ALD can also result in secondary issues including bacterial infection, ruptured hair follicles and ruptured sweat glands. These issues just add fuel to the cycle, making the itching even worse which increases your dog’s need to lick.

The most common location for ALD is on the front side of a front leg between the elbow joint and paw, though they are often found on the ankle and between the toes. The condition is most often seen in middle-aged, large-breed dogs. Many veterinarians believe itchy skin triggers the excessive licking, although it is thought it can also be set off by a painful condition, such as trauma to the leg, a fracture, post-surgical discomfort, arthritis, or nerve damage. A fungal or bacterial infection, as well as skin mites, can also trigger itching in your pooch.

Not only is ALD rooted in health conditions, incessant licking is also a common obsessive-compulsive disorder in dogs – yes, dogs can have OCD, too! Rover’s licking may trigger the release of endorphins (a chemical in the brain that leads to feelings of happiness) and once he learns licking brings about a pleasant feeling, he’ll likely continue to do it. As well, psychological factors such as boredom, stress and separation anxiety can result in excessive licking. To best determine how to treat the issue, it is important to determine the cause.

If you suspect your pooch has an ALD lesion, there will typically be a raised area of ulceration, hair loss, and thickened skin around the lesion. Your veterinarian should first rule out any potential allergies first, as a dog with recurrent skin or ear infections, hot spots, or itching in other areas may have an allergic condition that needs treatment. Several tests are needed to diagnose ALD, including skin scrapings and fungal cultures, and to look for infection.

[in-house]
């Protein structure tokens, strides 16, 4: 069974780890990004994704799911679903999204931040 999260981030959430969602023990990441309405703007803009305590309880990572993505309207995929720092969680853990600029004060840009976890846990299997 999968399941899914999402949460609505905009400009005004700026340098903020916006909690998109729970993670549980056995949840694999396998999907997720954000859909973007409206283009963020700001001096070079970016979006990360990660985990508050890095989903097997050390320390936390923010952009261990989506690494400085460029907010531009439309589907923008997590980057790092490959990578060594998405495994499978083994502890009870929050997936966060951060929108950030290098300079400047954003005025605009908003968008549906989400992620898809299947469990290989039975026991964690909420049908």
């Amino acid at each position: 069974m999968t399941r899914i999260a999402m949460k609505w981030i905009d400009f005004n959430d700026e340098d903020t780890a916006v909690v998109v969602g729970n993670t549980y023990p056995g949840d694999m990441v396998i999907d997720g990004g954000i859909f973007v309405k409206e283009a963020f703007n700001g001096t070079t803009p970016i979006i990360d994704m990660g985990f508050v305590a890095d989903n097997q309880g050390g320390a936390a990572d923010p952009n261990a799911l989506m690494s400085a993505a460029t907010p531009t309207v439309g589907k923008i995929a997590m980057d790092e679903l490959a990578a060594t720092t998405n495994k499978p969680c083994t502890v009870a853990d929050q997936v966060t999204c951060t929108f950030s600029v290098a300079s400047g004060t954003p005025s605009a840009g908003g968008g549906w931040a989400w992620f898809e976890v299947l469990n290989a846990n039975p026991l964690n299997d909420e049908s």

If it is determined that your pooch is indeed suffering from ALD, once treated effectively, you’ll likely need to address any psychological or emotional factors that may have contributed to your pet’s obsessive licking. Try to refocus his energy with frequent walks, playtime, and other methods of physical activity. Make sure you and everyone in your family pays extra attention to Rover, stimulating his brain and keeping him happy and secure.

The best way to prevent ALD is to talk to your vet as soon as you notice you dog start to lick excessively. Make a habit of running your hands over Rover regularly to check for damp fur or sensitivity. If you notice him licking a particular spot but there’s no injury to the skin, wrap the area with an Ace bandage to discourage further licking. Anything you can do to prevent Rover from self-injury will be extremely beneficial.

While we associate licking with a dog’s natural instinct, sometimes it can serve as a sign of an underlying issue and, when done excessively, should never be ignored.

6 Common Myths About Your Dog